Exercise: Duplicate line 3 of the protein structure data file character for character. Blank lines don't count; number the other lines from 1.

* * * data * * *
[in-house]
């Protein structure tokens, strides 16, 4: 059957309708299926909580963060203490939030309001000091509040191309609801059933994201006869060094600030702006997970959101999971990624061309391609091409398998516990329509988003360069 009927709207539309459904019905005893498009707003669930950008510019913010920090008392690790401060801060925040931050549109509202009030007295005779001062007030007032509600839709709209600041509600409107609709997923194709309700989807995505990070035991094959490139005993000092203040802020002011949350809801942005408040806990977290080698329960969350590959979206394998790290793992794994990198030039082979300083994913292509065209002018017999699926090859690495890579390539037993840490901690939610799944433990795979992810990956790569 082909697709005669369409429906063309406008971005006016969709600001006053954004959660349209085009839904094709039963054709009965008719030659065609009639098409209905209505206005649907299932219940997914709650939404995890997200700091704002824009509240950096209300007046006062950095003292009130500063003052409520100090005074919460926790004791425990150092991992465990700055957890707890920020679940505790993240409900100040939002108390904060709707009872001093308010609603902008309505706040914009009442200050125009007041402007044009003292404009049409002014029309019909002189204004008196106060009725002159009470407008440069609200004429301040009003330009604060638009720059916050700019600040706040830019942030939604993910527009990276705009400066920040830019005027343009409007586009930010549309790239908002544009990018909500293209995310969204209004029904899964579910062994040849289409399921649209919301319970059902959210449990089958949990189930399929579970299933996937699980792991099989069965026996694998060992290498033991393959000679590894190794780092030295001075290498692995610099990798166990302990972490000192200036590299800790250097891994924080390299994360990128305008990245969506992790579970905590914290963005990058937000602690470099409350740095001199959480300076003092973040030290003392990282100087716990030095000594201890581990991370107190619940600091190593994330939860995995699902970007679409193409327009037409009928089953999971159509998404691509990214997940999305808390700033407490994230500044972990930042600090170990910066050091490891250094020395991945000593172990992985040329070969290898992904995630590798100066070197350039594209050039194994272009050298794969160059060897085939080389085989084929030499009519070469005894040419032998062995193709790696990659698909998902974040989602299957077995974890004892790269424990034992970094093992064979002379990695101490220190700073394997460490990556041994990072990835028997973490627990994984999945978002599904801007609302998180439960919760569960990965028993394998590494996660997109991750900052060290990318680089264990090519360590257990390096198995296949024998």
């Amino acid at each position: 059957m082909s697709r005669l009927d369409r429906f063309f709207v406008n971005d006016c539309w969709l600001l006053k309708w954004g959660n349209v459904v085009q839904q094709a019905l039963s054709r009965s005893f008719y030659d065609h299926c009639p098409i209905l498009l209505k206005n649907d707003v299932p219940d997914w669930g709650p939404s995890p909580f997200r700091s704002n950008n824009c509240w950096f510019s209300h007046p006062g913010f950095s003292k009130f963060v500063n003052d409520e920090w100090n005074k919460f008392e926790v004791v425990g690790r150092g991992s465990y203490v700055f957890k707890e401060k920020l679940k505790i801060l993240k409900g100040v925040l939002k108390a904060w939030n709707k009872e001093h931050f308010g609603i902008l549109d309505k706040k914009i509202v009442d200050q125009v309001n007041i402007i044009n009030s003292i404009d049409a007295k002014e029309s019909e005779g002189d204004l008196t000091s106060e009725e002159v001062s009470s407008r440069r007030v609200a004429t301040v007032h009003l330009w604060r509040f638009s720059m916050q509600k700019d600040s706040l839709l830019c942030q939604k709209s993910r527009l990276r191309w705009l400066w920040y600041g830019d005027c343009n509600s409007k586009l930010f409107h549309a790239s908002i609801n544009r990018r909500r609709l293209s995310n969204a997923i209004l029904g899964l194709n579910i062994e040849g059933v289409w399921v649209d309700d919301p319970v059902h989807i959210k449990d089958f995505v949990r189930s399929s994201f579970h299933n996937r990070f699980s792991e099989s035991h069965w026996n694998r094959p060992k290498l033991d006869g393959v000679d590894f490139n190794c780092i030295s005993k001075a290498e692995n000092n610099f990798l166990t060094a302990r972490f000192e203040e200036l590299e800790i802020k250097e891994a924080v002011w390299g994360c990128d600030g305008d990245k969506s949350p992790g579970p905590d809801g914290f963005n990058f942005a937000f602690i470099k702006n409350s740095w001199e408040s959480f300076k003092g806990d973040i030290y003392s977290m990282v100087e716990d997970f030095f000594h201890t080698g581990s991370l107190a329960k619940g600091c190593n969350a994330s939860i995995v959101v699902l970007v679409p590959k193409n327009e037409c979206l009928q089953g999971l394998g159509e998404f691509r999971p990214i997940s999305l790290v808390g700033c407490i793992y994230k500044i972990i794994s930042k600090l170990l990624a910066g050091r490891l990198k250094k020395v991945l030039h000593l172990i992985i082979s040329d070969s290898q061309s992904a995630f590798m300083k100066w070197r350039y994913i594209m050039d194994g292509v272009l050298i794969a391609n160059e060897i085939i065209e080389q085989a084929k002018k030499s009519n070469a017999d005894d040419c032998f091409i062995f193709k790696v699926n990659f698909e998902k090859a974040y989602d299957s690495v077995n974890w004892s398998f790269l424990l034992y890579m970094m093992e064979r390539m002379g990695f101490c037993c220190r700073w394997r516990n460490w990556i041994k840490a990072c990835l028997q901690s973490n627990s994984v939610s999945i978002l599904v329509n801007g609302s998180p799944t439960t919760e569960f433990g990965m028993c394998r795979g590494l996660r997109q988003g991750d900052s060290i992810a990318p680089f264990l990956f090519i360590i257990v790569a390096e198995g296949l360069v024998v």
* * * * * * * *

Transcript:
């Amino acid at each position: 059957m082909s697709r005669l009927d369409r429906f063309f709207v406008n971005d006016c539309w969709l600001l006053k309708w954004g959660n349209v459904v085009q839904q094709a019905l039963s054709r009965s005893f008719y030659d065609h299926c009639p098409i209905l498009l209505k206005n649907d707003v299932p219940d997914w669930g709650p939404s995890p909580f997200r700091s704002n950008n824009c509240w950096f510019s209300h007046p006062g913010f950095s003292k009130f963060v500063n003052d409520e920090w100090n005074k919460f008392e926790v004791v425990g690790r150092g991992s465990y203490v700055f957890k707890e401060k920020l679940k505790i801060l993240k409900g100040v925040l939002k108390a904060w939030n709707k009872e001093h931050f308010g609603i902008l549109d309505k706040k914009i509202v009442d200050q125009v309001n007041i402007i044009n009030s003292i404009d049409a007295k002014e029309s019909e005779g002189d204004l008196t000091s106060e009725e002159v001062s009470s407008r440069r007030v609200a004429t301040v007032h009003l330009w604060r509040f638009s720059m916050q509600k700019d600040s706040l839709l830019c942030q939604k709209s993910r527009l990276r191309w705009l400066w920040y600041g830019d005027c343009n509600s409007k586009l930010f409107h549309a790239s908002i609801n544009r990018r909500r609709l293209s995310n969204a997923i209004l029904g899964l194709n579910i062994e040849g059933v289409w399921v649209d309700d919301p319970v059902h989807i959210k449990d089958f995505v949990r189930s399929s994201f579970h299933n996937r990070f699980s792991e099989s035991h069965w026996n694998r094959p060992k290498l033991d006869g393959v000679d590894f490139n190794c780092i030295s005993k001075a290498e692995n000092n610099f990798l166990t060094a302990r972490f000192e203040e200036l590299e800790i802020k250097e891994a924080v002011w390299g994360c990128d600030g305008d990245k969506s949350p992790g579970p905590d809801g914290f963005n990058f942005a937000f602690i470099k702006n409350s740095w001199e408040s959480f300076k003092g806990d973040i030290y003392s977290m990282v100087e716990d997970f030095f000594h201890t080698g581990s991370l107190a329960k619940g600091c190593n969350a994330s939860i995995v959101v699902l970007v679409p590959k193409n327009e037409c979206l009928q089953g999971l394998g159509e998404f691509r999971p990214i997940s999305l790290v808390g700033c407490i793992y994230k500044i972990i794994s930042k600090l170990l990624a910066g050091r490891l990198k250094k020395v991945l030039h000593l172990i992985i082979s040329d070969s290898q061309s992904a995630f590798m300083k100066w070197r350039y994913i594209m050039d194994g292509v272009l050298i794969a391609n160059e060897i085939i065209e080389q085989a084929k002018k030499s009519n070469a017999d005894d040419c032998f091409i062995f193709k790696v699926n990659f698909e998902k090859a974040y989602d299957s690495v077995n974890w004892s398998f790269l424990l034992y890579m970094m093992e064979r390539m002379g990695f101490c037993c220190r700073w394997r516990n460490w990556i041994k840490a990072c990835l028997q901690s973490n627990s994984v939610s999945i978002l599904v329509n801007g609302s998180p799944t439960t919760e569960f433990g990965m028993c394998r795979g590494l996660r997109q988003g991750d900052s060290i992810a990318p680089f264990l990956f090519i360590i257990v790569a390096e198995g296949l360069v024998v």